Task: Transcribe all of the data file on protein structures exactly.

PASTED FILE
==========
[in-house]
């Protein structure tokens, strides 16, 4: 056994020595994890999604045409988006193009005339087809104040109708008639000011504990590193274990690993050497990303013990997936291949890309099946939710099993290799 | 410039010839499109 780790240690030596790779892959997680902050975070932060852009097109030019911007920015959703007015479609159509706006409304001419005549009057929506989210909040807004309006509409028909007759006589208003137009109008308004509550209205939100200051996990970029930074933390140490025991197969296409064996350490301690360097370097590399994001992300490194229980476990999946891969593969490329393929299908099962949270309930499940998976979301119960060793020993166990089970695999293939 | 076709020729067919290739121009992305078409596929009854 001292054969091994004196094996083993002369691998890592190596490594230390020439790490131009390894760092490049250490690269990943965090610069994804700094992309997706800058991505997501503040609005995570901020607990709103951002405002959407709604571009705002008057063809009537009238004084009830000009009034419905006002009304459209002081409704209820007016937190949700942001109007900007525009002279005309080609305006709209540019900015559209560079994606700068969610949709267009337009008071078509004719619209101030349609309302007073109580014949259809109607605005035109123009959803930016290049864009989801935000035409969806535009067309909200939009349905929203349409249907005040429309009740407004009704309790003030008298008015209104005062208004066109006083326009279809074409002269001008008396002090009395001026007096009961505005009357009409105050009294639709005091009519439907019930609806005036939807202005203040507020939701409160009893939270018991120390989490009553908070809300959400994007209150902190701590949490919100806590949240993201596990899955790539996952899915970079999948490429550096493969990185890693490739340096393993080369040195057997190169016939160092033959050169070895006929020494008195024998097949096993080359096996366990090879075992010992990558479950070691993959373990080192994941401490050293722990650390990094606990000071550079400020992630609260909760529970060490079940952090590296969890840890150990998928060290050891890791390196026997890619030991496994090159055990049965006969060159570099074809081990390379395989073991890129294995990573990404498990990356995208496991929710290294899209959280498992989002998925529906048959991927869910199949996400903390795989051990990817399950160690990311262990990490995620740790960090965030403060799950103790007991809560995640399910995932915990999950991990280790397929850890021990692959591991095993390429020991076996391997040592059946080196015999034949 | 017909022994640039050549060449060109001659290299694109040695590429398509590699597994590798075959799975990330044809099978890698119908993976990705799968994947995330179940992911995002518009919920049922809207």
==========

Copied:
[in-house]
């Protein structure tokens, strides 16, 4: 056994020595994890999604045409988006193009005339087809104040109708008639000011504990590193274990690993050497990303013990997936291949890309099946939710099993290799 | 410039010839499109 780790240690030596790779892959997680902050975070932060852009097109030019911007920015959703007015479609159509706006409304001419005549009057929506989210909040807004309006509409028909007759006589208003137009109008308004509550209205939100200051996990970029930074933390140490025991197969296409064996350490301690360097370097590399994001992300490194229980476990999946891969593969490329393929299908099962949270309930499940998976979301119960060793020993166990089970695999293939 | 076709020729067919290739121009992305078409596929009854 001292054969091994004196094996083993002369691998890592190596490594230390020439790490131009390894760092490049250490690269990943965090610069994804700094992309997706800058991505997501503040609005995570901020607990709103951002405002959407709604571009705002008057063809009537009238004084009830000009009034419905006002009304459209002081409704209820007016937190949700942001109007900007525009002279005309080609305006709209540019900015559209560079994606700068969610949709267009337009008071078509004719619209101030349609309302007073109580014949259809109607605005035109123009959803930016290049864009989801935000035409969806535009067309909200939009349905929203349409249907005040429309009740407004009704309790003030008298008015209104005062208004066109006083326009279809074409002269001008008396002090009395001026007096009961505005009357009409105050009294639709005091009519439907019930609806005036939807202005203040507020939701409160009893939270018991120390989490009553908070809300959400994007209150902190701590949490919100806590949240993201596990899955790539996952899915970079999948490429550096493969990185890693490739340096393993080369040195057997190169016939160092033959050169070895006929020494008195024998097949096993080359096996366990090879075992010992990558479950070691993959373990080192994941401490050293722990650390990094606990000071550079400020992630609260909760529970060490079940952090590296969890840890150990998928060290050891890791390196026997890619030991496994090159055990049965006969060159570099074809081990390379395989073991890129294995990573990404498990990356995208496991929710290294899209959280498992989002998925529906048959991927869910199949996400903390795989051990990817399950160690990311262990990490995620740790960090965030403060799950103790007991809560995640399910995932915990999950991990280790397929850890021990692959591991095993390429020991076996391997040592059946080196015999034949 | 017909022994640039050549060449060109001659290299694109040695590429398509590699597994590798075959799975990330044809099978890698119908993976990705799968994947995330179940992911995002518009919920049922809207």